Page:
Israel has agreed to cut down its electricity supply in the Gaza Strip to less than four hours a day, aiding Palestinian President Mahmoud Abbas in his attempt to undermine militant group Hamas, which has controlled the region for almost a decade.
Over 80% of Gaza's electricity supply is currently provided by Israel and human rights activists warn that the latest cuts could trigger a humanitarian crisis for the two million Palestinians living there. Israeli generals have said that the power cuts could lead to a military escalation between Hamas and Israel.
After repeated failed reconciliation attempts, Abbas has tried to squeeze Hamas financially in recent months, hoping to force it to cede control of Gaza, which the Islamic militant group has ruled for the last decade. He slashed salaries of his employees there, stopped payments for ex-prisoners and reinstated taxes on the power plant's fuel.
In April, Abbas' Palestinian Authority announced that it was cutting its payments for electricity in Gaza by $12 million (£9.4 million) a month.
The electricity supply in Gaza fell from 12 hours to just four earlier this year after Abbas cut funding for the territory's only power plant. The new cuts would reduce the supply to between two and three hours a day.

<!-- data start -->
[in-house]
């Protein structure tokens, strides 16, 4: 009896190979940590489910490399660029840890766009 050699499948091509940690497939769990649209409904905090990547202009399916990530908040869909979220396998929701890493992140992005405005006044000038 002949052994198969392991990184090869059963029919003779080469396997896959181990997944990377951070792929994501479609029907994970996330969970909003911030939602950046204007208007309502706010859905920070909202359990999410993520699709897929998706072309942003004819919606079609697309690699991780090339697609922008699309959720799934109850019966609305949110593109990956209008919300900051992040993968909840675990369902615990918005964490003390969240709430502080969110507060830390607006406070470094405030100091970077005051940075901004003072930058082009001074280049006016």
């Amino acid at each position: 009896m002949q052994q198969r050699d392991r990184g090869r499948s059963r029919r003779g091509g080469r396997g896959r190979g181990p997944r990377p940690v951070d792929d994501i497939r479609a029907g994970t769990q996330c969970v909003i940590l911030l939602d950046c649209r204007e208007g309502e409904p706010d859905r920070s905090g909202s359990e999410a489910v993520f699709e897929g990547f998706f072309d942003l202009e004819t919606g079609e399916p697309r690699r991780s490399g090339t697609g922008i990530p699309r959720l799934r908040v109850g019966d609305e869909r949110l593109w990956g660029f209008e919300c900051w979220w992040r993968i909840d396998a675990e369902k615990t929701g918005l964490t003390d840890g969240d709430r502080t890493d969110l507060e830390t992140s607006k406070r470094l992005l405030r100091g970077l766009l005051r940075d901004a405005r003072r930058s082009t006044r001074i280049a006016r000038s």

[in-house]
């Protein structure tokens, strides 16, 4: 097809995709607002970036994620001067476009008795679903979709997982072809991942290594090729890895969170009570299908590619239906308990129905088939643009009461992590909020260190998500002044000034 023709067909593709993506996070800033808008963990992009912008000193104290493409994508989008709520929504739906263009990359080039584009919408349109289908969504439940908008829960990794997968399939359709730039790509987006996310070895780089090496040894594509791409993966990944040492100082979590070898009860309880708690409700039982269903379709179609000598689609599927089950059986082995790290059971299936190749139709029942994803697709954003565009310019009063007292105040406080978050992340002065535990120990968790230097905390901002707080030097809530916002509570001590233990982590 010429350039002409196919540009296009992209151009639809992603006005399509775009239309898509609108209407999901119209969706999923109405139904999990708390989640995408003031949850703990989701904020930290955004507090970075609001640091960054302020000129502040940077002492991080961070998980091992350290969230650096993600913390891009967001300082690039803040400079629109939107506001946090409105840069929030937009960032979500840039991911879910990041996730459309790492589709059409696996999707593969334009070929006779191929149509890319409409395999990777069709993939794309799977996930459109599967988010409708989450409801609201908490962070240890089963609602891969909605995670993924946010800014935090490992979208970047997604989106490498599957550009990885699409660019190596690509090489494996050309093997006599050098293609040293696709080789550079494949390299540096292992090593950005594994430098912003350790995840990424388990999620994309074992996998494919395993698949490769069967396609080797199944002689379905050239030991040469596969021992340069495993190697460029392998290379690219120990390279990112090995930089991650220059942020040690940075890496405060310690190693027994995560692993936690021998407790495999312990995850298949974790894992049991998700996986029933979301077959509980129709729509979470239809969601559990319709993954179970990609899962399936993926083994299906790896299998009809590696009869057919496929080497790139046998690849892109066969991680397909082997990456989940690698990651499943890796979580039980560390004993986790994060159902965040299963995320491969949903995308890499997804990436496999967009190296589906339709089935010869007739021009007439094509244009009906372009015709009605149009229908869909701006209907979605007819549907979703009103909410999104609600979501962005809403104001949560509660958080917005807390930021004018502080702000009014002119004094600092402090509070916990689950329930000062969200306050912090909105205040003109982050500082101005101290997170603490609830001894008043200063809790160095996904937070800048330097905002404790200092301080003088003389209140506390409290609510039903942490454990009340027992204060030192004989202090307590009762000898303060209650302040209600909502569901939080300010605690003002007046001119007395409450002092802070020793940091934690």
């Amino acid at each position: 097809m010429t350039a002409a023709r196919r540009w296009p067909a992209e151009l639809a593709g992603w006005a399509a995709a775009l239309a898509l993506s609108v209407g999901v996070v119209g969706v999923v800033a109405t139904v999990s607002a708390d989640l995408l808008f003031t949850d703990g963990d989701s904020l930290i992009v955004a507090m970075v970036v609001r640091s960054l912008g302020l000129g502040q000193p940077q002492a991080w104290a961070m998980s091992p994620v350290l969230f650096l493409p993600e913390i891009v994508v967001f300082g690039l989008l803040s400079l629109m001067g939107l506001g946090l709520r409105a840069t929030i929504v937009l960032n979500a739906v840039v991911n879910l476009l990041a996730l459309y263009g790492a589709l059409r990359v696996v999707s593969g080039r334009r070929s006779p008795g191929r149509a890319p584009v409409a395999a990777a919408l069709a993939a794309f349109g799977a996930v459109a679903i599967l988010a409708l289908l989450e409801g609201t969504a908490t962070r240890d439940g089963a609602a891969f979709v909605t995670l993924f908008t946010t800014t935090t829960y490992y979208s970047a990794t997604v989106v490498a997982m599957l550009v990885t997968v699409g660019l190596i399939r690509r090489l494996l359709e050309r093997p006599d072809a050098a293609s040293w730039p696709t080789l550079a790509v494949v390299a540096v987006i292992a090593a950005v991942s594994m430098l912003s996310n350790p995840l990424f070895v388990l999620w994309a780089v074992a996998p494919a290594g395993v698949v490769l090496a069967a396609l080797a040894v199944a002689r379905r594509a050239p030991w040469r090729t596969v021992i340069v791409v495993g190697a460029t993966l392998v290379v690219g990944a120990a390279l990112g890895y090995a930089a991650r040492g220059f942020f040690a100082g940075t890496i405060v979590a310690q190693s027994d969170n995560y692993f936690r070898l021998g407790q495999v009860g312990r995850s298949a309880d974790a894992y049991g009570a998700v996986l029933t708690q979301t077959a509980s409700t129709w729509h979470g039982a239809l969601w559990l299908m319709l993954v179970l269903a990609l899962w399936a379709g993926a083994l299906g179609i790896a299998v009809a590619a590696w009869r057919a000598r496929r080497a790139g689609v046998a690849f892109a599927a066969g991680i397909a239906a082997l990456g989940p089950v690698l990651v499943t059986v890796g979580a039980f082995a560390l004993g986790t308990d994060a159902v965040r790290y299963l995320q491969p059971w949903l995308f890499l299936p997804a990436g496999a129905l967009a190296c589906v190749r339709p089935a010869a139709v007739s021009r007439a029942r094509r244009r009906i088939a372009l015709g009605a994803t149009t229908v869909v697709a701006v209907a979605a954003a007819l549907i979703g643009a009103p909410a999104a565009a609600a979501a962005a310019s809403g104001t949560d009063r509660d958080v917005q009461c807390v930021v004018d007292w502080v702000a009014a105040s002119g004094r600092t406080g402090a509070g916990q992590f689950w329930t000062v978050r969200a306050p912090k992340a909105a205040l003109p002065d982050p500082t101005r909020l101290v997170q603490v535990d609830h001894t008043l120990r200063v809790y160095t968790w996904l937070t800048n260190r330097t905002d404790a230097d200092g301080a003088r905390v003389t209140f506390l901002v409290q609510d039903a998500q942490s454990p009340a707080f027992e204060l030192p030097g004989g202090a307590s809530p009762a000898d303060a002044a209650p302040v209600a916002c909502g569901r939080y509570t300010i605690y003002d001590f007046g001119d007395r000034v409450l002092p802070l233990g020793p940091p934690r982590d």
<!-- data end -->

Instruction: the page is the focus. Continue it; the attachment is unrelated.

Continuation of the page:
The Israeli government said on Sunday (11 June) that it would scale back its power supply in Gaza to at least 40%, despite warnings from Hamas that the power cuts would lead to an "explosion" in the Palestinian enclave.
A spokesperson for the militant group, Abdel Latif Al-Qanua, said that Israel's decision to reduce the power supply was "catastrophic and dangerous" and would "accelerate the deterioration and explode the situation in the strip", warning that both Israel and the Palestinian Authority would "bear the consequences."
Human Rights Watch Israel and Palestine Director, Sari Bashi, told IBTimes UK that the cuts would further deteriorate an "already precarious situation" by leaving patients without access to medical treatment and obstructing business and farming in the region.
"Waste treatment plants have reverted to dumping raw sewage into the sea, where children swim and fishermen fish. Hospitals have generators, but they are prone to malfunction, and when they do, pediatric staff pump oxygen manually into the lungs of sick children, praying for a return of power," Bashi said.
On Monday (12 June), Gaza's health ministry said that the medical sector is already struggling to provide fuel for the 87 generators that supply electricity to hospitals in the strip during blackout hours.
Bashi said that Israel had a responsibility to continue to supply power to Gaza. "With control comes responsibility," she said. "Because Israel continues to exercise significant control over life in Gaza, including its ability to develop the energy sector, it is obligated to take steps to continually improve the delivery of electricity."